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Bruesewitz v. Wyeth, Inc. - 508 F. Supp. 2d 430


The National Childhood Vaccine Injury Act of 1986 (Vaccine Act), 42 U.S.C.S. § 300aa-1 et seq., limits a manufacturer's liability for design defects regardless of the cause of action. The phrase "a civil action for damages" encompasses products liability claims based on negligence as well as those based on strict liability. While the Restatement (Second) of Torts § 402A comment k is restricted to strict liability claims, 42 U.S.C.S. § 300aa-22(b) is not. 

The National Childhood Vaccine Injury Act of 1986 (Vaccine Act), 42 U.S.C.S. § 300aa-1 et seq., clearly bars failure-to-warn claims based on a failure to directly warn the injured party or the injured party's legal representatives. 42 U.S.C.S. § 300aa-22(c). However, allegations of a failure to warn doctors and medical intermediaries are not subject to the prohibition of § 22(c). Even so, the Vaccine Act also grants a vaccine manufacturer the presumption of a proper warning if the manufacturer shows that it complied in all material respects with all requirements under the Federal Food, Drug, and Cosmetic Act. 42 U.S.C.S. § 300aa-22(b)(2). The Vaccine Act imposes a burden of production on the manufacturer to show material compliance with Food & Drug Administration (FDA) regulations. Once the manufacturer meets that burden, however, the burden shifts to the plaintiff to present evidence that the manufacturer engaged in fraud or wrongful withholding of information from the Secretary of Health and Human Services either during or after the approval process, or by clear and convincing evidence that the manufacturer failed to exercise due care notwithstanding its compliance with the laws and regulations regarding drug approval proceedings. 42 U.S.C.S. §§ 300aa-22(b)(2)(A) and (B)


Minor plaintiff, Hannah Bruesewitz, received her third diphtheria-pertussis -tetanus ("DPT") vaccine in April, 1992. At the time of this vaccination, the Advisory Committee on Immunization Practices recommended administration of the DPT vaccine five times, at approximately 2, 4, 6 and 15-18 months, and 4-6 years of age. Born on October 20, 1991, Hannah received the first three doses of the DPT vaccine according to this recommendation. After her third vaccination, Hannah suffered a seizure, and was subsequently diagnosed with "residual seizure disorder" and "developmental delay."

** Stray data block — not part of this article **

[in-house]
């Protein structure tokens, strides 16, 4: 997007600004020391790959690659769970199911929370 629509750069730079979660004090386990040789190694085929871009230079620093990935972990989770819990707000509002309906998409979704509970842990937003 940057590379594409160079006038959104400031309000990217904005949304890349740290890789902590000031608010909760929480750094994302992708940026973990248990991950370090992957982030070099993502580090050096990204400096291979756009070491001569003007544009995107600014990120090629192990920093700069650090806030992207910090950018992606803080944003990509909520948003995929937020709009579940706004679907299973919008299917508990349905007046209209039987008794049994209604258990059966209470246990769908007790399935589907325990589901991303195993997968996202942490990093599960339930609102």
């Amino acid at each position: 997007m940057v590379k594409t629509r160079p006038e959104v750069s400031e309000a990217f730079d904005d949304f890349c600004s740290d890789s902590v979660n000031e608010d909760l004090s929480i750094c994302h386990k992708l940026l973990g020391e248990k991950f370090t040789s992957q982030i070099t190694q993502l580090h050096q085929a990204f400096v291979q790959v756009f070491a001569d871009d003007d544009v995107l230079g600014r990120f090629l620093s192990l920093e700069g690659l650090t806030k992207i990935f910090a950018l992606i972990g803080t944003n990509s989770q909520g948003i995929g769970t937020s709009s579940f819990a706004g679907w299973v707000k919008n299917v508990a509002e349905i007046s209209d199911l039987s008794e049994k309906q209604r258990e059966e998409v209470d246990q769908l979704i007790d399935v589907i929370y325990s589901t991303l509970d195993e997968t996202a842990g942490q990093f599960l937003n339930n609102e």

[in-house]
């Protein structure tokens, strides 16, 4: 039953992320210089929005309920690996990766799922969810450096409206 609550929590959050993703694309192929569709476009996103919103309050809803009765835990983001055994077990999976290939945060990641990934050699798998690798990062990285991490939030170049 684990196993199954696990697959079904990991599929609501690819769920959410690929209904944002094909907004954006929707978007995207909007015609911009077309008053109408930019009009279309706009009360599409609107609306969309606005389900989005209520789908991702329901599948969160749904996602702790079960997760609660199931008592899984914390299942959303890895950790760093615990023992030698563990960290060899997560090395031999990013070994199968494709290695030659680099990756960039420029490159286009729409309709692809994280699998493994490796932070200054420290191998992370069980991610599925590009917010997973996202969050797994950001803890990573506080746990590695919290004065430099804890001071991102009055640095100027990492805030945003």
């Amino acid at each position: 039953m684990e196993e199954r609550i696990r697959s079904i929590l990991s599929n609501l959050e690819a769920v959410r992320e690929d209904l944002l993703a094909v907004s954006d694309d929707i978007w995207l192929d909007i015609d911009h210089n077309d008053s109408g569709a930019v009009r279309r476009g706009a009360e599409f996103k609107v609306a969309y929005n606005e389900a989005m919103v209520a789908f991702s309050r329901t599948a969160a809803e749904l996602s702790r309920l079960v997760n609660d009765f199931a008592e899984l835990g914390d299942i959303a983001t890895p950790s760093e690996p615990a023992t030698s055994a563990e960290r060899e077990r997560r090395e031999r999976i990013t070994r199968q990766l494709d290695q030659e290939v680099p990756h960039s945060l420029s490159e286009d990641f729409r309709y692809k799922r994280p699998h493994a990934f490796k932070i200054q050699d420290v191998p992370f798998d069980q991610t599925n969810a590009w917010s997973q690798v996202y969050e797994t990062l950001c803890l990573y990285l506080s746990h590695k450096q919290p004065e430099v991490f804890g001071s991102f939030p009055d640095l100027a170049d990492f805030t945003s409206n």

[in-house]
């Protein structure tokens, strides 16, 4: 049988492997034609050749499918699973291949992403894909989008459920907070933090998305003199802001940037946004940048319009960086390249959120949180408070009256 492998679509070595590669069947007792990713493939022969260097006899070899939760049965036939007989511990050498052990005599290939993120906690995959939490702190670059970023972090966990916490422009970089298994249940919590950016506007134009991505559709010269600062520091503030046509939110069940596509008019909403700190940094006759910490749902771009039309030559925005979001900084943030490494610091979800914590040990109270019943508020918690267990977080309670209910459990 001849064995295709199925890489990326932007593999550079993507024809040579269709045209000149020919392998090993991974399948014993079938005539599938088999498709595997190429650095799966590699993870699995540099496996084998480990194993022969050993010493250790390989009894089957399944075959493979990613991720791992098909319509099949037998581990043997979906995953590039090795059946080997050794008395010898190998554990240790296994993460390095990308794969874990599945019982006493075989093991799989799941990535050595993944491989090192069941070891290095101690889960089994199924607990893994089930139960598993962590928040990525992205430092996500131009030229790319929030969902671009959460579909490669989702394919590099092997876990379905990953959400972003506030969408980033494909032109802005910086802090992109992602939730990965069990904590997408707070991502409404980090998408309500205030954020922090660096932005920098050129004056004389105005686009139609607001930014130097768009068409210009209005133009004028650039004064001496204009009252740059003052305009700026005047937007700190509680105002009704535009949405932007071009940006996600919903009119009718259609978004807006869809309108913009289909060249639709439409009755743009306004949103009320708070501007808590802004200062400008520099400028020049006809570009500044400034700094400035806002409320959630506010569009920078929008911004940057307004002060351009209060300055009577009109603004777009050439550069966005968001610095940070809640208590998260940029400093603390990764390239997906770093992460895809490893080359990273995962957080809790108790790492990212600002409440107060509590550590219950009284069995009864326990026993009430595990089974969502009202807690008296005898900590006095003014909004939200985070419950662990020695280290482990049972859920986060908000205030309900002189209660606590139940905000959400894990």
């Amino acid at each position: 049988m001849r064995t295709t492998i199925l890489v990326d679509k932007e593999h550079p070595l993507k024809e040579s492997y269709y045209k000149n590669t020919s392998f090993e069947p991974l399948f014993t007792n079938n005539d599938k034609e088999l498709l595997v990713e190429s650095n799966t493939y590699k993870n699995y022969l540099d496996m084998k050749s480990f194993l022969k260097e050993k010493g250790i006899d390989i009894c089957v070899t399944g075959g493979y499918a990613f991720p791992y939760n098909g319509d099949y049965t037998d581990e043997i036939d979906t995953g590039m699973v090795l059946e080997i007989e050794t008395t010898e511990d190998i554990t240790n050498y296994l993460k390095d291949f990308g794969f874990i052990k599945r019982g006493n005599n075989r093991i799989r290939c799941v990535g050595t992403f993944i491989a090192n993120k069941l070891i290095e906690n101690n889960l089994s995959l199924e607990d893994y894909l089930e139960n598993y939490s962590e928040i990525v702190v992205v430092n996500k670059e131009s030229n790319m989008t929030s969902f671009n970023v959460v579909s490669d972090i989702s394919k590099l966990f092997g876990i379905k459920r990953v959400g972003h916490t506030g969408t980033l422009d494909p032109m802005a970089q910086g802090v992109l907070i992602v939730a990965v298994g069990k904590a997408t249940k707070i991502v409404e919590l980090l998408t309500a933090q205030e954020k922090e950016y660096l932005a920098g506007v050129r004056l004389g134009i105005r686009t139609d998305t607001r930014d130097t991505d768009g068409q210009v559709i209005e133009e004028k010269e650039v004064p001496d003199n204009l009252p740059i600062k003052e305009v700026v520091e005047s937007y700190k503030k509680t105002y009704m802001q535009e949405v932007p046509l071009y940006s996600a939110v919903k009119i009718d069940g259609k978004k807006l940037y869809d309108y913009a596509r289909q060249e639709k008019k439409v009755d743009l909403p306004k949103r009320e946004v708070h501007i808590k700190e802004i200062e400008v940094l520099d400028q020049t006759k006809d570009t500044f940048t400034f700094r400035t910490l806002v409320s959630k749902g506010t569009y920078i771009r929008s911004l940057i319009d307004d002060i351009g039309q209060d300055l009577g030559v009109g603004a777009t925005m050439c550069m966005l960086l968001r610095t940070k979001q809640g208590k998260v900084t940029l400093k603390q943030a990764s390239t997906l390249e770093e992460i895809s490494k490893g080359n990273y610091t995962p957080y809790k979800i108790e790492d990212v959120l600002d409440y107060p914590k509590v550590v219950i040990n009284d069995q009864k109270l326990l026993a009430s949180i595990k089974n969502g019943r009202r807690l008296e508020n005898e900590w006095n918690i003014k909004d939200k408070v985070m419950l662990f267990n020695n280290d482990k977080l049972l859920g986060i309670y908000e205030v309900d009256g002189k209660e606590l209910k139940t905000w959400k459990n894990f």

At the time of Hannah's vaccination, the Food and Drug Administration ("FDA") had already approved defendant's application for an alternative DPT vaccine (trade name, ACEL-IMUNE(R)) that contained "an acellular pertussis component."

The parents sued the manufacturers of the vaccine alleging that the manufacturers negligently failed to produce a safer vaccine despite knowledge of the existence and feasibility of such safer alternatives. The complaint also alleged that the manufacturers negligently failed to warn of the actual dangers associated with the particular batch DPT vaccine administered to their child and that the manufacturers were strictly liable for a design defect. Finally, the complaint also alleged strict liability for a manufacturing defect.


Whether the Vaccine Act preempted the allegations of design defect.




The court found that the Vaccine Act preempted the allegations of design defect because Congress did not intend to allow a case-by-case determination as to whether a vaccine was unavoidably unsafe. While the failure to warn claim was not preempted because it involved the warning to the doctor, the manufacturers were entitled to the presumption of proper warning with their approved vaccine and the parents failed to rebut the presumption.

Defendant relied on the Declaration of Dennis J. Foley, Ph.D., and the exhibits attached thereto to demonstrate that throughout its history of use, from 1943 until it was taken from the market in 1998, TRI-IMMUNOL(R) was licensed by the appropriate federal agency. Moreover, the FDA approved the package insert containing the warning provided along with the vaccine administered to Hannah Bruesewitz. Most importantly, plaintiffs did not dispute that the warning provided by defendant complied with the relevant federal laws and regulations. Defendant was therefore entitled to the presumption that TRI-IMMUNOL(R) was "accompanied by proper directions and warnings." Plaintiffs failed to present "clear and convincing" evidence that defendant failed to exercise due care.

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